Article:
Coastal inundations due to wave overtopping of coastal structures and storm surges often cause serious damage to the populations. Ascertaining the areas that are prone to coastal inundation is essential to provide countermeasures for the mitigation of disaster. Integrated POM-WWM-WASH123D models [32] were employed for simulating the inundation areas of different scenarios. The Rankin Vortex Model (RVM) [49] was used to generate wind fields for the study area. Wave run-up and overtopping were also simulated based on the Reynolds averaged Navier–Stokes (RANS) equations with the particle level set method [50]. Different techniques, including Ensemble Empirical Mode Decomposition (EEMD) [31] and Fast Fourier Transformation (FFT), were applied to analyze the SLR of future scenarios. The upstream precipitation is estimated by time and space with a designed rainfall pattern, which is based on the “Hydrological Design Application Manual” published by the Water Resource Agency (WRA) of Taiwan, with long-term and short-term delays [51]. These provided initial and boundary conditions for the Integrated POM-WWM-WASH123D models to simulate the overland flow floods in the coastal areas and the hazard maps of the future climate scenarios.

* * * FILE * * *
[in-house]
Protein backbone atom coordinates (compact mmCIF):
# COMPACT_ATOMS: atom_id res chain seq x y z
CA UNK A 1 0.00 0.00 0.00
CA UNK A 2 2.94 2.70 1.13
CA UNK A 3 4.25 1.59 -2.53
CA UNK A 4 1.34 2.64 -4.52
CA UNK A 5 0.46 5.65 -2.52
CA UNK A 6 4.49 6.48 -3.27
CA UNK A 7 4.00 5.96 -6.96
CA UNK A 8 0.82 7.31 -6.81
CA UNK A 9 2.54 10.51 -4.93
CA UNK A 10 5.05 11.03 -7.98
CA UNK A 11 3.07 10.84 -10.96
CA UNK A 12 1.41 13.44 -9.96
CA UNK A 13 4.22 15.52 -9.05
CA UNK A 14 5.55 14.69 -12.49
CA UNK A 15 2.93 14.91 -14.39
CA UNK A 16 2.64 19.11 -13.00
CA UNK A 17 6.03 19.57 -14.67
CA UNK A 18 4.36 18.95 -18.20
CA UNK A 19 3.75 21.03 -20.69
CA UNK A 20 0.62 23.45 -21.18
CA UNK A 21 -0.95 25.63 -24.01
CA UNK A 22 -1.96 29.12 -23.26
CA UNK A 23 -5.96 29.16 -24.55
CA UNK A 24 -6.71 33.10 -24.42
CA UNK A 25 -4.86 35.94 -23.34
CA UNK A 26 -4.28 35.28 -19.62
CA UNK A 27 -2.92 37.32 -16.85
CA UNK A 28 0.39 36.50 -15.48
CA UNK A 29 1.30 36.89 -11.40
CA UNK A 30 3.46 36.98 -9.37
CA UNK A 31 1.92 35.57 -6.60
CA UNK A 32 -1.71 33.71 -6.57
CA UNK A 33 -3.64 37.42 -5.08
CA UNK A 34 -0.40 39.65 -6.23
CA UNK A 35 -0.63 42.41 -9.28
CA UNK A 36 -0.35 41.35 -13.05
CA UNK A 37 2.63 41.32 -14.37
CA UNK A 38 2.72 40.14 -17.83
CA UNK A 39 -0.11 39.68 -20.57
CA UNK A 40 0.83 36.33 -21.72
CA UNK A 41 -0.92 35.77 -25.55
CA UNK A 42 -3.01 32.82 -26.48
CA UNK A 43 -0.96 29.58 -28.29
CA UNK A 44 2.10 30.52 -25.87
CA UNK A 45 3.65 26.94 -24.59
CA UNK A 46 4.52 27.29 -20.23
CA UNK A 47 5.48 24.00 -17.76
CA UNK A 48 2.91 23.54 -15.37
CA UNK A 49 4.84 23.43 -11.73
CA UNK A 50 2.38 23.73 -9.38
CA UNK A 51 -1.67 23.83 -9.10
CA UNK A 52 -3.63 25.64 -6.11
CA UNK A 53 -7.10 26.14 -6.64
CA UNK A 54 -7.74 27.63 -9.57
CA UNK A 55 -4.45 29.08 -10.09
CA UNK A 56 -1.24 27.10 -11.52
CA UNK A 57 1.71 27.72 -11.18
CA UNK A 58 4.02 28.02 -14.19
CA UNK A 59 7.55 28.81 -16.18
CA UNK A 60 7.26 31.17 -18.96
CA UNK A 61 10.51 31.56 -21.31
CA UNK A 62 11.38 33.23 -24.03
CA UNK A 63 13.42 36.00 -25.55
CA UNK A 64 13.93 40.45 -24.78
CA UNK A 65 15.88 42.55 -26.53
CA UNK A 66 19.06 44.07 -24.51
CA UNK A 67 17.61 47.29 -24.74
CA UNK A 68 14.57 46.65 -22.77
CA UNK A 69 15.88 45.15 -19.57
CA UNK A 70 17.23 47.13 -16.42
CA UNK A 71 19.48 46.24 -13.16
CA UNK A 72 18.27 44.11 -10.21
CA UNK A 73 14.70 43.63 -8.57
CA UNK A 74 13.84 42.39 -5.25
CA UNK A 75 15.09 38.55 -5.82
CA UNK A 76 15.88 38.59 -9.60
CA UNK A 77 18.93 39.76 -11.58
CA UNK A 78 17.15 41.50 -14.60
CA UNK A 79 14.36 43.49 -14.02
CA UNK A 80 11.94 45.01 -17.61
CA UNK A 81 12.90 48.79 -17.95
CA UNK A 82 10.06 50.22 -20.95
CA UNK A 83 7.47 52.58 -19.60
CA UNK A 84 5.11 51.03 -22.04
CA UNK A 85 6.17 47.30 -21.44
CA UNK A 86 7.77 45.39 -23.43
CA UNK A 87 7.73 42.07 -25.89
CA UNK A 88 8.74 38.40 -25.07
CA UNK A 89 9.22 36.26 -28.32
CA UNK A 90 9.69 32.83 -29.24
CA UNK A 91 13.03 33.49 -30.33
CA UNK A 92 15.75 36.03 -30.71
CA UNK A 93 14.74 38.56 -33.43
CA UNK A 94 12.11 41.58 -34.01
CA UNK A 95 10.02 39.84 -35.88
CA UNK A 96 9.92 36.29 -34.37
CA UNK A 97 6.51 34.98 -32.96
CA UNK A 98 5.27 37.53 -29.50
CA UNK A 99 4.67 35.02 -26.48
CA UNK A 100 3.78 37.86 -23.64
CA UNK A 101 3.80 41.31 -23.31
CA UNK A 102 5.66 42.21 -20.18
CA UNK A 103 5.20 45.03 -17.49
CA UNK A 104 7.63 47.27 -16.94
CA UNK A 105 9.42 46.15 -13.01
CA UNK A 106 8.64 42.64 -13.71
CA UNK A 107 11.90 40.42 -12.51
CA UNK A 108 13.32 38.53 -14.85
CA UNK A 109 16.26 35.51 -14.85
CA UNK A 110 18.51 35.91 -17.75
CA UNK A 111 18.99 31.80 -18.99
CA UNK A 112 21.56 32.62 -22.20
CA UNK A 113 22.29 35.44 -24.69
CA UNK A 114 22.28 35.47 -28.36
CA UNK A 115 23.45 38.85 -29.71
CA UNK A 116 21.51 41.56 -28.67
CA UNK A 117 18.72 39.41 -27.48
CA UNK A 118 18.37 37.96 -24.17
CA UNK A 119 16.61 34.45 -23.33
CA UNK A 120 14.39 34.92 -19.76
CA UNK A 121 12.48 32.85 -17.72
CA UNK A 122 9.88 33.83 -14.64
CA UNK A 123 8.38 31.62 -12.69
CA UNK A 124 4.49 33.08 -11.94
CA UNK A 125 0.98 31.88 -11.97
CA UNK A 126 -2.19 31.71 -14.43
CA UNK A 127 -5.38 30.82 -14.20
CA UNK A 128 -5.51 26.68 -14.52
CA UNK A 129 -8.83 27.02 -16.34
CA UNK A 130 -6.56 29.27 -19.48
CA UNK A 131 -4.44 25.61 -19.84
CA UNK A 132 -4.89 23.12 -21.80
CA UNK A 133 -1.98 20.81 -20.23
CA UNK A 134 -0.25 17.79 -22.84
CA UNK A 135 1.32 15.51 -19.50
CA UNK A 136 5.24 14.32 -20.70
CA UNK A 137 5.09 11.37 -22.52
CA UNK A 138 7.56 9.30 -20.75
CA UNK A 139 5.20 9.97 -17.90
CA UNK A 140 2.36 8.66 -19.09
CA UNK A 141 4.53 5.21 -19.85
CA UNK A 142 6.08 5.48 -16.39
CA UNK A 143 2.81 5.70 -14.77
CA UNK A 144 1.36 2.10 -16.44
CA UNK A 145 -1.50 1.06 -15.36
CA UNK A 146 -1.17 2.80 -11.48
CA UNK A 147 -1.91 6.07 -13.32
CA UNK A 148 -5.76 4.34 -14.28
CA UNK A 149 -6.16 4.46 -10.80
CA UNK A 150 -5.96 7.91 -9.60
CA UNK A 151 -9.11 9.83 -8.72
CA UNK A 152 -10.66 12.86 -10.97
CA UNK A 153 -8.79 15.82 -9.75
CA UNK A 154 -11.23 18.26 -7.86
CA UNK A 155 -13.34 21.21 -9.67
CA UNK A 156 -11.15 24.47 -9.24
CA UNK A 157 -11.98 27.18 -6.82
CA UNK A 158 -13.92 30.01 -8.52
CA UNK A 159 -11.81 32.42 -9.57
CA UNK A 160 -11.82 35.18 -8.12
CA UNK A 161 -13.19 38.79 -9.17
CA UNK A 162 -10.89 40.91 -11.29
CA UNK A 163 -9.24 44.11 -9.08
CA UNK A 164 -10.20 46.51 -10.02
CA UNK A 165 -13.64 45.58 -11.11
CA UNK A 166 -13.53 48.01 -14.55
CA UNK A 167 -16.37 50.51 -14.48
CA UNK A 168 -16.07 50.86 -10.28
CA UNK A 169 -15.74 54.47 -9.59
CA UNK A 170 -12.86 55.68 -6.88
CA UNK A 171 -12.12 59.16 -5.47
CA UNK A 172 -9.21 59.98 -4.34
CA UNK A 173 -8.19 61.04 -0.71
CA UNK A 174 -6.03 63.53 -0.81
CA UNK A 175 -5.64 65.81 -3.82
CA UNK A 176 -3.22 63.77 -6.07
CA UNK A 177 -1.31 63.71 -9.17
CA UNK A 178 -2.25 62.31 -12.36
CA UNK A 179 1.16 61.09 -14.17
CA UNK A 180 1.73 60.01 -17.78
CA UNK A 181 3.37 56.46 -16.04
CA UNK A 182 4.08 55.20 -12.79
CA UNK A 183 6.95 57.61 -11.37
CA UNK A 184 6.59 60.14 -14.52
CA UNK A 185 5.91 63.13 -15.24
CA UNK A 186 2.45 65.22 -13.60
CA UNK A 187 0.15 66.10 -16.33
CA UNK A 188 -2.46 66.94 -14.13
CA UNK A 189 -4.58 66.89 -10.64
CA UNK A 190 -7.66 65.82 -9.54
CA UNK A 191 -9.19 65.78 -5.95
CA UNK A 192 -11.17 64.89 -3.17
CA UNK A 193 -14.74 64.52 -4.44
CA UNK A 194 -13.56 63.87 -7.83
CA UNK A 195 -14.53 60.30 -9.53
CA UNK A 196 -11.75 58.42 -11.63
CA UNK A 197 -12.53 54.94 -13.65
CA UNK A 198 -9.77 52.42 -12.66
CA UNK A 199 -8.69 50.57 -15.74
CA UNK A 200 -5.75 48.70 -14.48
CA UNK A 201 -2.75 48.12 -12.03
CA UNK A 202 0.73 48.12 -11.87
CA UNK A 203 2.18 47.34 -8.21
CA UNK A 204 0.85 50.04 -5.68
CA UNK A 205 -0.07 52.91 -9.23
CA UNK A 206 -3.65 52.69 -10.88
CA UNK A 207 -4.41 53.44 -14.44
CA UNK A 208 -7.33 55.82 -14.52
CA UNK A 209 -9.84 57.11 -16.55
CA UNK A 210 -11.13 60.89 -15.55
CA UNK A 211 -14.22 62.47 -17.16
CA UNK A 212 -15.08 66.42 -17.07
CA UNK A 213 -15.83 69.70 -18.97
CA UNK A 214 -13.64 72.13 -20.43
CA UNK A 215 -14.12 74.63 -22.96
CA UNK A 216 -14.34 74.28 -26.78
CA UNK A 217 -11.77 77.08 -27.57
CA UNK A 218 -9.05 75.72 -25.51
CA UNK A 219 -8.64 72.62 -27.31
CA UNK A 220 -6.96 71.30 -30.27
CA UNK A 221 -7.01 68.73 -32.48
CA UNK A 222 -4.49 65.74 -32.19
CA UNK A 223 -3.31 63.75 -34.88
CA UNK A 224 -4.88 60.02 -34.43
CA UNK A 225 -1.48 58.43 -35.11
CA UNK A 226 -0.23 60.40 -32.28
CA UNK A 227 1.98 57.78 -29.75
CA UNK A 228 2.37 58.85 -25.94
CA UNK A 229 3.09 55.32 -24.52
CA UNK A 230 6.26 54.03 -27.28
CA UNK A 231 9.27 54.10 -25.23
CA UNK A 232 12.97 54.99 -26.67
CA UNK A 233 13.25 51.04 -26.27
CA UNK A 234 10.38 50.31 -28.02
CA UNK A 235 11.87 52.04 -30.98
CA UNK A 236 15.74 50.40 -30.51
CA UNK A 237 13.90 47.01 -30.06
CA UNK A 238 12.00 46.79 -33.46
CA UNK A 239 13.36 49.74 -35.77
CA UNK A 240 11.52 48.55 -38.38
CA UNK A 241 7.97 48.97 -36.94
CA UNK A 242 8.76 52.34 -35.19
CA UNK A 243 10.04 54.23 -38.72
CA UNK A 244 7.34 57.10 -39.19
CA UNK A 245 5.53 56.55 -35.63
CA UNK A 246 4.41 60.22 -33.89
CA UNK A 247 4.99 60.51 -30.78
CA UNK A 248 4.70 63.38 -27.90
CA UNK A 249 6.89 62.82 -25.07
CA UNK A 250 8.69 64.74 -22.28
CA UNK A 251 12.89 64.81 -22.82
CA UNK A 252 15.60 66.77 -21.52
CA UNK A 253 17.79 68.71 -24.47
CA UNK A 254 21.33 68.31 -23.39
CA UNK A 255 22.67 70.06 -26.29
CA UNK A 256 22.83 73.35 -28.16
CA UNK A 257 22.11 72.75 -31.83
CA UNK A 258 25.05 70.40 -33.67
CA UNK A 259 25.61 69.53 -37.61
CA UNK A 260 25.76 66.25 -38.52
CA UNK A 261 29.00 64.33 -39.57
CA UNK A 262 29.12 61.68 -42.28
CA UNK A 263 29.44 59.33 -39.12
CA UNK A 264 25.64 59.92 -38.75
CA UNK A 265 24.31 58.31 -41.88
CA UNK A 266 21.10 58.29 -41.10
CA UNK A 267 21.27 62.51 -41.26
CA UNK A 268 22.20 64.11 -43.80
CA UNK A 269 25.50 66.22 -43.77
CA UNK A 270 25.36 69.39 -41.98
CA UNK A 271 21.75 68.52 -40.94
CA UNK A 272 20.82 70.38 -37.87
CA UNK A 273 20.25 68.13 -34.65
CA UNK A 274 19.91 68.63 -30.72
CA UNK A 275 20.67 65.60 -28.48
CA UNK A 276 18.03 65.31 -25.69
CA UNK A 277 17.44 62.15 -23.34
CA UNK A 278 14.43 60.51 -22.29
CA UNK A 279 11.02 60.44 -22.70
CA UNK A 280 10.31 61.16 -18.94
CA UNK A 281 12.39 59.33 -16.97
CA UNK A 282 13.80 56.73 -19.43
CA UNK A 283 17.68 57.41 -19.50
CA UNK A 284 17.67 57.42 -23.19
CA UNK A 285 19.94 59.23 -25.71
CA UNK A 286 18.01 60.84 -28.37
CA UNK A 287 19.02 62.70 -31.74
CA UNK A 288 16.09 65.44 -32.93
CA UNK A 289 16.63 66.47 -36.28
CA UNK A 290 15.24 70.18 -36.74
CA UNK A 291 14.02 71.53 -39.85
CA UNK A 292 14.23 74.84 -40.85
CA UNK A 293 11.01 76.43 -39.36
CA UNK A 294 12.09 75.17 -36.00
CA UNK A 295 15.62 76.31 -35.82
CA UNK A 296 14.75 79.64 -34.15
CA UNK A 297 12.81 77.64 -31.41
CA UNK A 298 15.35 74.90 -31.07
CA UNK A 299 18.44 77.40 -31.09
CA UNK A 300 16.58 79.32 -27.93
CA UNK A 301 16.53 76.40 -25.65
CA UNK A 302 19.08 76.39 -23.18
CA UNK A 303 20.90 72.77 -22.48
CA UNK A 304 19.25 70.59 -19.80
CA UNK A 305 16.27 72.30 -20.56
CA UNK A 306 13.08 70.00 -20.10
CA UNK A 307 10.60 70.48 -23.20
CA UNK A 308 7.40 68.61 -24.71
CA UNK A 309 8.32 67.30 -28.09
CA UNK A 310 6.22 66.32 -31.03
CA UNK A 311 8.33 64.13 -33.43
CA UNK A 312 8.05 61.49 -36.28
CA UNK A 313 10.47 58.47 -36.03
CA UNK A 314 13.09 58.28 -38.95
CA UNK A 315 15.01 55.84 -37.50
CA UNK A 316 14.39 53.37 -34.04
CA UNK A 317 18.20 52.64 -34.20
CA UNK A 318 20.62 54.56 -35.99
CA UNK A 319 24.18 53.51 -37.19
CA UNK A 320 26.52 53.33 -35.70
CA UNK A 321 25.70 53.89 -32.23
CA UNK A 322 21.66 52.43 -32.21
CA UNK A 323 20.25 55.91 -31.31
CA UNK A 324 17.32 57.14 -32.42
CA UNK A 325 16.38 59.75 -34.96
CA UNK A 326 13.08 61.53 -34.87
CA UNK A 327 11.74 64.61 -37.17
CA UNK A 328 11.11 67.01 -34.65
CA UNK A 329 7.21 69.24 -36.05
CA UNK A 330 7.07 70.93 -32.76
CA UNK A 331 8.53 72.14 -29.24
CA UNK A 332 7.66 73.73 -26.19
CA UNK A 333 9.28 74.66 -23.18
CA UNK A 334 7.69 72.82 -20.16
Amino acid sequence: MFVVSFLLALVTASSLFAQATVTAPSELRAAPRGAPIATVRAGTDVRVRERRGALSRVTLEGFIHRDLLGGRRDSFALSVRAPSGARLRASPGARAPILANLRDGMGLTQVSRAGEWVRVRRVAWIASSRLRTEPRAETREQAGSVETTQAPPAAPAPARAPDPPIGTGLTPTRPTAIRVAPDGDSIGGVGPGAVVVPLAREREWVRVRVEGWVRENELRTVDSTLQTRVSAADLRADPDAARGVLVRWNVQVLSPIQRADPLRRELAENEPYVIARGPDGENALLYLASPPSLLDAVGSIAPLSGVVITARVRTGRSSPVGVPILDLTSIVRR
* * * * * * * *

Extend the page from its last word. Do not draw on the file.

The integrated POM-WWM-WASH123D models are briefly introduced as follows. The Princeton Ocean Model (POM) was developed by [52] and widely used to study oceanographic problems. It has been used to simulate the interactions between tides and ocean waves at the estuaries. The POM has been shown to be capable of simulating flow characteristics near estuaries. A more complete discussion of the theoretical bases and development of POM can be found in the public document [53]. The Wind Wave Model (WWM) was developed by Hsu et al. [54] to describe the processes of wave generation, refraction and diffraction, dissipation, and nonlinear wave–wave interactions. Data assimilation techniques were also included to improve the applicability of the sequential simulation. WASH123D stands for the Watershed Systems of 1D Stream-River Network, 2D Overland Regime, and 3D Subsurface Media and is an integrated multimedia, multi-process, physics-based computational model used for describing watershed-scale hydrology [55]. It also includes the flows of dendritic river/stream/canal networks, overland regimes, and subsurface media [56]. The depth-averaged 2-D diffusive wave equations are used to calculate the fluid flow in the watershed system [55]. The equations are solved with semi-Lagrangian and Galerkin finite element methods to determine coastal inundations [51]. Model applications were developed and applied to many of the river basins in Taiwan for flood and inundation forecasts for the purpose of disaster reduction [32,51,56]. In this study, WASH123D was employed for simulating surface routing to estimate the flood regions of the coast. The downstream boundary conditions were imposed on the basis of the surging tides as well as of the overtopping. The upstream boundary conditions were then specified by the precipitation. More details of POM-WWM-WASH123D models, including description, calibration, validation, and application, can be found in previous studies [32,51].